Q lights, Q studio, QDIII...
In rap, the first break is the most important. British-born, LA resident QDIII got his as a breakdancer for Nike. As for becoming a producer himself, he got the fever from hanging out at hip-hop jams and working out exactly what moved people. After being influenced by the likes of Stevie Wonder, the Isley Brothers and Mantronix, one record in particular really fired his youthful imagination. That record was 'Cold Getting Dumb' by Just Ice.
"That was the day I knew I was going to be a producer," he recalls fondly.
Combine that with the fact that Quincy Jones is his father, and it seems only natural that QDIII would realise his ambitions in the music field rather than pursue a childhood ambition as a martial arts teacher.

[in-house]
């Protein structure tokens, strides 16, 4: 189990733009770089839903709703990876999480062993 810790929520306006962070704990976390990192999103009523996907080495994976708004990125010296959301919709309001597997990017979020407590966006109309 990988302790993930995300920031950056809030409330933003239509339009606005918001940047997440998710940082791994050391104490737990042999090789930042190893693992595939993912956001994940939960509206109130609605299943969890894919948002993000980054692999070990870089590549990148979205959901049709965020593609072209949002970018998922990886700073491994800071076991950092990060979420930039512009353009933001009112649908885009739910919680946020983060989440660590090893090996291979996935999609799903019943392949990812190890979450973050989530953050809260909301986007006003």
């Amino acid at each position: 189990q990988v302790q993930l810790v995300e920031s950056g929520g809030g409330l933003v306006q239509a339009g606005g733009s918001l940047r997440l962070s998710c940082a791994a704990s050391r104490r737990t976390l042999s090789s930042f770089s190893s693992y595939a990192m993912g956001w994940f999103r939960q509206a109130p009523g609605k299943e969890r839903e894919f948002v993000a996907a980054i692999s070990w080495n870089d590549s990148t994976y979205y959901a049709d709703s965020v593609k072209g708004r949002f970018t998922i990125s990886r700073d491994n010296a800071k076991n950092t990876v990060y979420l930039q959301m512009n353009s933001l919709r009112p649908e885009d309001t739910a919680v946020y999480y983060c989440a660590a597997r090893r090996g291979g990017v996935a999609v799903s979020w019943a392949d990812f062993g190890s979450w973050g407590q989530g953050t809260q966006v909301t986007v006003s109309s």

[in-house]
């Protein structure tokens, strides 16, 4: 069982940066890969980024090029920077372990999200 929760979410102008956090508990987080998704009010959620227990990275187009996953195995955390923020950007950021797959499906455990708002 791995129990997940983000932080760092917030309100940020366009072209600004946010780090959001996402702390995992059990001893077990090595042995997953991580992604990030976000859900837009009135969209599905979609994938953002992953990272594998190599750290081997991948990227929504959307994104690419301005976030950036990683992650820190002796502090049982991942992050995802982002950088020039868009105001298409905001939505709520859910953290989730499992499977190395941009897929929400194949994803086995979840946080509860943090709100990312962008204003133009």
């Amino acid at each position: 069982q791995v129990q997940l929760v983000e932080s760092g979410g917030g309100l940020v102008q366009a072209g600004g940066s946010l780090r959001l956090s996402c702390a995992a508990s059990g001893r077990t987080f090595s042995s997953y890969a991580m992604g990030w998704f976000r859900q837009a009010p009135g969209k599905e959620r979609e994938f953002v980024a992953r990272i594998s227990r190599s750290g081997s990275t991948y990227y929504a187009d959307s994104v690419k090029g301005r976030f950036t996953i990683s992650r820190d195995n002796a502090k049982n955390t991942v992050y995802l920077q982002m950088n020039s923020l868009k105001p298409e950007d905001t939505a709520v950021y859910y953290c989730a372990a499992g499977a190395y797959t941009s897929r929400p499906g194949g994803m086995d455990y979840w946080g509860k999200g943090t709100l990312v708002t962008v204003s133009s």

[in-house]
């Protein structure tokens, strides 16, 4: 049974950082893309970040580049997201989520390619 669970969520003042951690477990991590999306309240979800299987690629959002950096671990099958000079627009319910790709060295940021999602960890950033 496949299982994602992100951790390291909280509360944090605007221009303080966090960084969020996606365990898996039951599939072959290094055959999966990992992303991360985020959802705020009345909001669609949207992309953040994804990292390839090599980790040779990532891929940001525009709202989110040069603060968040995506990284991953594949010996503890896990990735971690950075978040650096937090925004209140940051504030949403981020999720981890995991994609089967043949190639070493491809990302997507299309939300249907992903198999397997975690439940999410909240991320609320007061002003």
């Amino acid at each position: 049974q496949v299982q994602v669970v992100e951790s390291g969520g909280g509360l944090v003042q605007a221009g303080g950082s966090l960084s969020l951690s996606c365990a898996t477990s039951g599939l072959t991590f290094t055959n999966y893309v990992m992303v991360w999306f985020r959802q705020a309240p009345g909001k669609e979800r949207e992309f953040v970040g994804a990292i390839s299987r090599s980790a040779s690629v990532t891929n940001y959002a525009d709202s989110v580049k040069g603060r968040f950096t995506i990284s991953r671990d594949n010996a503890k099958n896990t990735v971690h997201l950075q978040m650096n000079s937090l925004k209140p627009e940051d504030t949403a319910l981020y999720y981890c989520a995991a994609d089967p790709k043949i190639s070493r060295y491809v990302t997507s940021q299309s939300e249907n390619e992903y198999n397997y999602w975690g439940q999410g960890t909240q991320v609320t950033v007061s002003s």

"We used to hang out in the parks at hip-hop jams and so forth, and it just evolved," he says. "I wanted to start rapping and the production just came naturally." One of his first jobs was a track called 'Nitro' with T La Rock.
"I lived in New York at that time and we just hooked up at a party or something, and I ended up living at his crib for a while. I didn't know the scene or whatever. I was lucky, definitely."
Then came his solo effort Soundlab - a showcase of talent assembled by the prodigy.